A papier–mache effigy of Donald Trump flies across the crowded stage floor. Beach balls crisscross, and later a girl nearly faints before being escorted to safety by security. An ecstatic man in a luche libre mask makes his way out of the mosh pit, and a young boy wildly waves a Mexican flag from atop his dad’s shoulders.
These were only some of the highlights of an exuberant, sold-out night at the Anaheim House of Blues July 27 headlined by Mexican ska superstars Pantéon Rococó. The OC show marks the near end of a whirlwind U.S. tour of 16 cities in support of their new Infiernos album.
Out of Mexico City, Pantéon Rococó are most often described as a ska band, and it’s true that they are faithful to the unmistakable bass lines and offbeat rhythms of the genre. However, with a back line consisting of no less than three percussionists–one on a traditional drum kit and two others manning Latin percussion kits–the band has masterfully constructed a fusion that is three-parts party and one part rebellious social commentary, with a little sexy in the mix, of course. (It’s hard not to have romance when your sax player, Missael Oseguera, takes his shirt off.)
Remarkably, eight original members form the core of the group that has been together now for 24 years. Although lesser known to English-only speaking audiences in the U.S., Pantéon Rococó tours regularly in Europe and fills arenas in Mexico, where earlier this year they played to more than 40,000 people over two nights.
Most of the fired-up fans at the Saturday night show were Spanish-fluent and ready to sing along and perhaps join a mosh pit. Many wore black and red Pantéon t-shirts.
I cornered Angel Gonzalez, a local bass player from Costa Mesa, before their set. “I was 10 years old when I was in Mexico City and I listened to “Dosis Perfecta,” the single off the first album, and that blew my mind,” Gonzalez said. “When you live in Mexico City, you listen to tango, salsa, banda, cumbia but these guys had a mixture of all of that: ska, rock, salsa, African rhythms. That got my attention and since then I’ve been a fan.”
In a conversation at sound check, lead singer Dr. Shenka (Luis Roman Ibarra) emphasized that although their music was forged from the working-class backgrounds and social upheaval of the 1990s Mexico of their childhood/adolescence, becoming successful enough to tour in Europe connected them to a larger audience drawn to what else is going on in the world. Much like he told us back in 2013, Dr. Shenka sees a “magic” in the music.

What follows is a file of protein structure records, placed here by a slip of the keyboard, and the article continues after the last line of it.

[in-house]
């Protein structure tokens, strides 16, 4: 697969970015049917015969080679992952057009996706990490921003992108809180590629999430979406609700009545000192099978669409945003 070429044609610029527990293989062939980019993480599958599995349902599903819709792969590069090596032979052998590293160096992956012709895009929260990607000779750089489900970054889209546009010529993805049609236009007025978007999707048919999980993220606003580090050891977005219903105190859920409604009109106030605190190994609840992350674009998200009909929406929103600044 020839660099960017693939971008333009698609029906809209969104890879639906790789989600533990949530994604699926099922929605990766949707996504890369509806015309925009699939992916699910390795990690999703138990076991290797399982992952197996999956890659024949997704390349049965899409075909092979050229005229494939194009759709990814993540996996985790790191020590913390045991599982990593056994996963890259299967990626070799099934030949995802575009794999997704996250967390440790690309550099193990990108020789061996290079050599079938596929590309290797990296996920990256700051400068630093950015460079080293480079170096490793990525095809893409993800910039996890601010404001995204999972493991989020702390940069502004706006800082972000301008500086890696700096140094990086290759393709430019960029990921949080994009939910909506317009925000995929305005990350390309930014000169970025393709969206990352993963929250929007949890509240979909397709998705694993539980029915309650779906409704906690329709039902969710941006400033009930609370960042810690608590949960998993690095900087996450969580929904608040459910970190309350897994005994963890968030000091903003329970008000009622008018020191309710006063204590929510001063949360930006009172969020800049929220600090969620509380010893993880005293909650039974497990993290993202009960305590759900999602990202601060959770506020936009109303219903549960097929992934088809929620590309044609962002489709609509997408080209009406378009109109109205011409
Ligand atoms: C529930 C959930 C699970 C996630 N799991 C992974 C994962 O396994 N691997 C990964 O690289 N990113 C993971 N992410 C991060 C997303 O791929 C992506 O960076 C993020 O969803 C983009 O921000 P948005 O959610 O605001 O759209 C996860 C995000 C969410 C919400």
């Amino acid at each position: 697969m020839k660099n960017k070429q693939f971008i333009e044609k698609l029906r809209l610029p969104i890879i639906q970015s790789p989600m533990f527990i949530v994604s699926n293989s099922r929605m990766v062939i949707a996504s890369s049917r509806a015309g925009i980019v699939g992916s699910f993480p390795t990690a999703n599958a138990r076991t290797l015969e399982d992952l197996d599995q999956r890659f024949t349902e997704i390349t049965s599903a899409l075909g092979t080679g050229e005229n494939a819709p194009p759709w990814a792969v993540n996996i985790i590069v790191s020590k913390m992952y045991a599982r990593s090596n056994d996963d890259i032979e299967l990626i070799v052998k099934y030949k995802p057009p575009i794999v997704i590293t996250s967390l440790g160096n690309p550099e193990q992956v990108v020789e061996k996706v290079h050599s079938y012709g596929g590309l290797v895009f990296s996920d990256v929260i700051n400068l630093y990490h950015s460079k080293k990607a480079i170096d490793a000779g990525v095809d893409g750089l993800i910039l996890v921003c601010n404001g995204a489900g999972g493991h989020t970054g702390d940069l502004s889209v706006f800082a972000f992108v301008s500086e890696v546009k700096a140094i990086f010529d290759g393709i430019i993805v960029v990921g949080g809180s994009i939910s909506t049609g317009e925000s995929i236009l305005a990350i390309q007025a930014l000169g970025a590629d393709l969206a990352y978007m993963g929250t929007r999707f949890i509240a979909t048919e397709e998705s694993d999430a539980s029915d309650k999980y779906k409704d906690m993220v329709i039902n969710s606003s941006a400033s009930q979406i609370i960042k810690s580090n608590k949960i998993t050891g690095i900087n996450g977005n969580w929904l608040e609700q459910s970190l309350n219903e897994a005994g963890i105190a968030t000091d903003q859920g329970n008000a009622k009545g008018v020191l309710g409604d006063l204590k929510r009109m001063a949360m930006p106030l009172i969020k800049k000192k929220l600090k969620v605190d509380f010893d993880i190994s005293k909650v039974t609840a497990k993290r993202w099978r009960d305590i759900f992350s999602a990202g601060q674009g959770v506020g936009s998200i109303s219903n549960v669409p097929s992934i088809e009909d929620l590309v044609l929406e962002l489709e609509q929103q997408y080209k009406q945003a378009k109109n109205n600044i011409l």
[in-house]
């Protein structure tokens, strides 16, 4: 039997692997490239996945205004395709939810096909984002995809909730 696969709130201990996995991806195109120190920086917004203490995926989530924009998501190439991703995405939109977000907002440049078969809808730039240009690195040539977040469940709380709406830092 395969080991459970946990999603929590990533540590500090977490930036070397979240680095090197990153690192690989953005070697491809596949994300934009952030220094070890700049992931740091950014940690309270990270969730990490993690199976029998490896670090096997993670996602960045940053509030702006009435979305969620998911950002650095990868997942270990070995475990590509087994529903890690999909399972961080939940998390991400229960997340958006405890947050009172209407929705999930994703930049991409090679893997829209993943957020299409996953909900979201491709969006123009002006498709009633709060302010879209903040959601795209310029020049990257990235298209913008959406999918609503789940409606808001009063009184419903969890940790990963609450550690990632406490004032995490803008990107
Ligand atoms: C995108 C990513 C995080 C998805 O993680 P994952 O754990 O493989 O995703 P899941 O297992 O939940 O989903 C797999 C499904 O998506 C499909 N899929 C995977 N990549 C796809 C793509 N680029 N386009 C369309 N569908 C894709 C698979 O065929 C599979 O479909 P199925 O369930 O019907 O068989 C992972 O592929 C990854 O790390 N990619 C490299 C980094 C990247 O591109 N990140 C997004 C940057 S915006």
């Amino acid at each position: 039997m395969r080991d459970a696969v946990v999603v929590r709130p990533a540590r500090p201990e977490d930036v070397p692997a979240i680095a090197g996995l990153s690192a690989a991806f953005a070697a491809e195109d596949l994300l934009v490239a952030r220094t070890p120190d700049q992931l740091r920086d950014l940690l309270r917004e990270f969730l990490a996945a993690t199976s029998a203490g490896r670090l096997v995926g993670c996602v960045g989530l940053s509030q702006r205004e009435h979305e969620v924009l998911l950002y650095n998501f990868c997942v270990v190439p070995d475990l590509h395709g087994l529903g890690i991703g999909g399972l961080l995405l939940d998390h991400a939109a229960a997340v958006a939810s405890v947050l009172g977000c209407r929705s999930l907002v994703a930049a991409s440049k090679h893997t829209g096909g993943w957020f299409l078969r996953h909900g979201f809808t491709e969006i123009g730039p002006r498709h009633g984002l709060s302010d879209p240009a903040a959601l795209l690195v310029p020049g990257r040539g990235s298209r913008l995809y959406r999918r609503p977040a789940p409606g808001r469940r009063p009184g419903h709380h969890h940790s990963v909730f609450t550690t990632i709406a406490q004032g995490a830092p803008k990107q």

“We started to believe that the music really can do this kind of magic: break the language, break the borders, break everything,” Shenka says, “and I also can understand that the people don’t understand at all what I’m saying on the stage, you know, when I sing, but they get the message how we have been working together, for 24 years now, talking about politics and sociopolitics, you know.”
And although Pantéon hasn’t lost their leftist political edge, they’ve seemed to expand it, collectivize it. Signed to German label Ubersee Records, an FC St. Pauli flag hangs off of one of their drum kits. And Shenka genuinely seems moved by the way their music can reach across divides and find community in people moved by oppression.
When they started to play festivals in Europe with Bad Religion, Faith No More and Depeche Mode, it was really then, he says, that they saw it was their music and not only their message that resonates. And they’ve discovered the importance of fun, which is key in keeping a band so large on tour for a good portion of the year. Dr. Shenka says they are already looking forward to recording the next album and that having a good time playing together is the main goal.
With friends all over the world, they still remember the first time playing in Orange County at the since-closed Latin club in Anaheim, JC Fandango. Toward the end of the House of Blues set, he gave a shout-out to all the non-millennials who remembered them from those days.
And one of the more mesmerizing opening bands of the night, hard-driving Anaheim locals Gabriel Penka (which were responsible for the Trump effigy), remembers opening at Pantéon’s first OC show in 2000. The very next day, Pantéon played in the garage of Gabriel Penka’s saxophone player. “It was a little kickback thing,” guitarist Ociel Cortez Muñoz tells me.
Gabriel Penka helped jumpstart the House of Blues party as they were one of the highlights of the night, but Pantéon’s finesse is a hallmark of their global success. Through a near two-hour set, they brought out songs from all over their canon, including a couple from Infiernos, one of the highlights being the Dub Inc. collaboration “El Último Ska,” which is popular on Mexican commercial radio. Even without the French/Arabic influences that make it a standout on the new album, it was a highlight. And the whole set was nothing less than super fun.
“Que pinche calor es aqui,” Dr. Shenka exclaimed as he later literally wrung out his “Hell Yeah” tank onstage. Despite the heat, they played on, ending with “Carencia,” one of their most popular, early songs. Somehow, Dr. Shenka conjured up energy like a manic rockabilly conductor.
During the encore, a little boy with headphones ran onstage to guitar player Leonel Rosales, presumably his dad. Rosales wrapped the guitar around the child and lets him “play.” And before leaving the stage, Pantéon took selfies with the audience and a couple of commemorative “sold out” skate decks, one of which will be displayed in the HOB lobby.
But you can’t Instagram sweat, so the next time these chicos come to North America, make sure you’re there. Meanwhile, the fun continues in Mexico with a couple of festival dates in August.
Pantéon Rococó continues their all-inclusive Mexican ska party by headlining the Feria Regional in San Luis de la Paz, Aug. 22, and headlining, along with Stone Temple Pilots, the Festival SIN Fronteras in Ciudad Juarez on Aug. 31.